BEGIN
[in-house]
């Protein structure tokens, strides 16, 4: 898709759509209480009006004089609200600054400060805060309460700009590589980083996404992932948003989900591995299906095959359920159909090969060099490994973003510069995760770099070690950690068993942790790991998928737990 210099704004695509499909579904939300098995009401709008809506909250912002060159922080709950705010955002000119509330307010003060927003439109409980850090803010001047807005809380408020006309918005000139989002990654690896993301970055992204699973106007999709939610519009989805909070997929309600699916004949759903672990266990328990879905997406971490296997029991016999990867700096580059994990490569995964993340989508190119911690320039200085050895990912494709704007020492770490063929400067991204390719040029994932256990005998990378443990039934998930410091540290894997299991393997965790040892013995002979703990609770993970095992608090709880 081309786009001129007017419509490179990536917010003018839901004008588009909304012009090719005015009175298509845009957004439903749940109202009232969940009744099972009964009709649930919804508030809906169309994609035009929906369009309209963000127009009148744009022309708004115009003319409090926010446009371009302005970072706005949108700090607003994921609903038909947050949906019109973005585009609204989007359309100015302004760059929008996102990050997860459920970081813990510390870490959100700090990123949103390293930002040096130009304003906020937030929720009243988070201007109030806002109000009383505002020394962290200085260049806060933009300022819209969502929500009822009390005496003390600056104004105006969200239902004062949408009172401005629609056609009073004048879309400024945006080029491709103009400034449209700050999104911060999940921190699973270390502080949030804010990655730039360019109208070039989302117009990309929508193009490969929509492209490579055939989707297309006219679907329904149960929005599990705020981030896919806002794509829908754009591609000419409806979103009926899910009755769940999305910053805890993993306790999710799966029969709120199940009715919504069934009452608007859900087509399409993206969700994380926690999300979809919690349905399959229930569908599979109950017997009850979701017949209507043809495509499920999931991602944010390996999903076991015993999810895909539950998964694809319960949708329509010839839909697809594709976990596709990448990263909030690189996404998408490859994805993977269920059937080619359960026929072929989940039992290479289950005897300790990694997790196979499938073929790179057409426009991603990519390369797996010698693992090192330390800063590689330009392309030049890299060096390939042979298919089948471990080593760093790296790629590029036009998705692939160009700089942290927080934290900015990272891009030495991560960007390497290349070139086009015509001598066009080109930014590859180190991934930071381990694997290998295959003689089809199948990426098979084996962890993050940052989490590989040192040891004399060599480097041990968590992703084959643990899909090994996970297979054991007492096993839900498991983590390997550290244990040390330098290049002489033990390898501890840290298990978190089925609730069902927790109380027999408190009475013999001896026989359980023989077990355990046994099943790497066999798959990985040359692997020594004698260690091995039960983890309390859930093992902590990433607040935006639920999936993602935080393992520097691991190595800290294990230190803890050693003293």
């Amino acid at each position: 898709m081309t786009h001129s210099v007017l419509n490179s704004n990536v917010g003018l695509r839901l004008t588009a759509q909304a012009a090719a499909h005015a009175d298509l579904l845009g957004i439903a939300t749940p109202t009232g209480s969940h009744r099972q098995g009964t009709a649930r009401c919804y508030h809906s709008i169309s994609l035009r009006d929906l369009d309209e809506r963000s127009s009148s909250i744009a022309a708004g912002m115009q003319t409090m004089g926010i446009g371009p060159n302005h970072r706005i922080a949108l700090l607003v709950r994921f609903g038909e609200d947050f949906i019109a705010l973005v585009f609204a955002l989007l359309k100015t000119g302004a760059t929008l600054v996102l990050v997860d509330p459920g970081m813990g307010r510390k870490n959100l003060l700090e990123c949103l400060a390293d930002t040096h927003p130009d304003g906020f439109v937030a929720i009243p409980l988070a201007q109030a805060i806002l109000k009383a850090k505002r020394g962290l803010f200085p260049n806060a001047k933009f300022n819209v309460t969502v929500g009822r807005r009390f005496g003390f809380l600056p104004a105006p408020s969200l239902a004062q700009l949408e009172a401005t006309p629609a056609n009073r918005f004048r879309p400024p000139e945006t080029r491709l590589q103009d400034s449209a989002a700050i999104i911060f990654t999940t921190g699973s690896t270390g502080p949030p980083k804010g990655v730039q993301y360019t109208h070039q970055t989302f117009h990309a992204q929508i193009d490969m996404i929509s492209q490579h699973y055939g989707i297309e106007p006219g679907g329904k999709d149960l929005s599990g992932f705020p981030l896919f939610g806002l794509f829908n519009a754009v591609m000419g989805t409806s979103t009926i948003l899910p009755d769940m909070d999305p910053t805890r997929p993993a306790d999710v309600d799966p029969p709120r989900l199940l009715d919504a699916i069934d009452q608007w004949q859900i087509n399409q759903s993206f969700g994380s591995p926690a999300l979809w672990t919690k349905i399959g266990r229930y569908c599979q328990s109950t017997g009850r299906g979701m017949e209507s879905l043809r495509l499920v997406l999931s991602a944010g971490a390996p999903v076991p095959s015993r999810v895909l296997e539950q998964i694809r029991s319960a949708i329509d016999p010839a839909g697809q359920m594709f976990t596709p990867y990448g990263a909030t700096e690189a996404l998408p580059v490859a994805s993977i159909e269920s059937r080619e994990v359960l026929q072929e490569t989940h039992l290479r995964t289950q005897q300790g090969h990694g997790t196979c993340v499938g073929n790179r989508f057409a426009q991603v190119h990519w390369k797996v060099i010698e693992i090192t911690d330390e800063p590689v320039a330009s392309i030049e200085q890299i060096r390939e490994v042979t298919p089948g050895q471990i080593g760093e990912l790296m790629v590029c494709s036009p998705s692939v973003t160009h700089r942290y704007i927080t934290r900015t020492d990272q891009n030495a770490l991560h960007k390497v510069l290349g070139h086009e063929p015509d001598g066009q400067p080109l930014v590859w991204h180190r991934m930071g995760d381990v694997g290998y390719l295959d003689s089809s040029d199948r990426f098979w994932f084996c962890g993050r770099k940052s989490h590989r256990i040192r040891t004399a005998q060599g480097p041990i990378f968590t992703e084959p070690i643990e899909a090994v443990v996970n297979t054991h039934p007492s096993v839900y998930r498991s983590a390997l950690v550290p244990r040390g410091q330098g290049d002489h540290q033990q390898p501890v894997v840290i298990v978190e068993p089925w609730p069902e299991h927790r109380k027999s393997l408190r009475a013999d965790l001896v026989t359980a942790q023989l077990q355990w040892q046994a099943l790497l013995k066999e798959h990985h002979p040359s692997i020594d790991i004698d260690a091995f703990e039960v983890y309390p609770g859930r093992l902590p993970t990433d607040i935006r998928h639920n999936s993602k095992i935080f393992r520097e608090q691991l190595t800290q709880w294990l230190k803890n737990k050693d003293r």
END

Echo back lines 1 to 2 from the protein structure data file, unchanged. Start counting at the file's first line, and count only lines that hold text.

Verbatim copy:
[in-house]
């Protein structure tokens, strides 16, 4: 898709759509209480009006004089609200600054400060805060309460700009590589980083996404992932948003989900591995299906095959359920159909090969060099490994973003510069995760770099070690950690068993942790790991998928737990 210099704004695509499909579904939300098995009401709008809506909250912002060159922080709950705010955002000119509330307010003060927003439109409980850090803010001047807005809380408020006309918005000139989002990654690896993301970055992204699973106007999709939610519009989805909070997929309600699916004949759903672990266990328990879905997406971490296997029991016999990867700096580059994990490569995964993340989508190119911690320039200085050895990912494709704007020492770490063929400067991204390719040029994932256990005998990378443990039934998930410091540290894997299991393997965790040892013995002979703990609770993970095992608090709880 081309786009001129007017419509490179990536917010003018839901004008588009909304012009090719005015009175298509845009957004439903749940109202009232969940009744099972009964009709649930919804508030809906169309994609035009929906369009309209963000127009009148744009022309708004115009003319409090926010446009371009302005970072706005949108700090607003994921609903038909947050949906019109973005585009609204989007359309100015302004760059929008996102990050997860459920970081813990510390870490959100700090990123949103390293930002040096130009304003906020937030929720009243988070201007109030806002109000009383505002020394962290200085260049806060933009300022819209969502929500009822009390005496003390600056104004105006969200239902004062949408009172401005629609056609009073004048879309400024945006080029491709103009400034449209700050999104911060999940921190699973270390502080949030804010990655730039360019109208070039989302117009990309929508193009490969929509492209490579055939989707297309006219679907329904149960929005599990705020981030896919806002794509829908754009591609000419409806979103009926899910009755769940999305910053805890993993306790999710799966029969709120199940009715919504069934009452608007859900087509399409993206969700994380926690999300979809919690349905399959229930569908599979109950017997009850979701017949209507043809495509499920999931991602944010390996999903076991015993999810895909539950998964694809319960949708329509010839839909697809594709976990596709990448990263909030690189996404998408490859994805993977269920059937080619359960026929072929989940039992290479289950005897300790990694997790196979499938073929790179057409426009991603990519390369797996010698693992090192330390800063590689330009392309030049890299060096390939042979298919089948471990080593760093790296790629590029036009998705692939160009700089942290927080934290900015990272891009030495991560960007390497290349070139086009015509001598066009080109930014590859180190991934930071381990694997290998295959003689089809199948990426098979084996962890993050940052989490590989040192040891004399060599480097041990968590992703084959643990899909090994996970297979054991007492096993839900498991983590390997550290244990040390330098290049002489033990390898501890840290298990978190089925609730069902927790109380027999408190009475013999001896026989359980023989077990355990046994099943790497066999798959990985040359692997020594004698260690091995039960983890309390859930093992902590990433607040935006639920999936993602935080393992520097691991190595800290294990230190803890050693003293």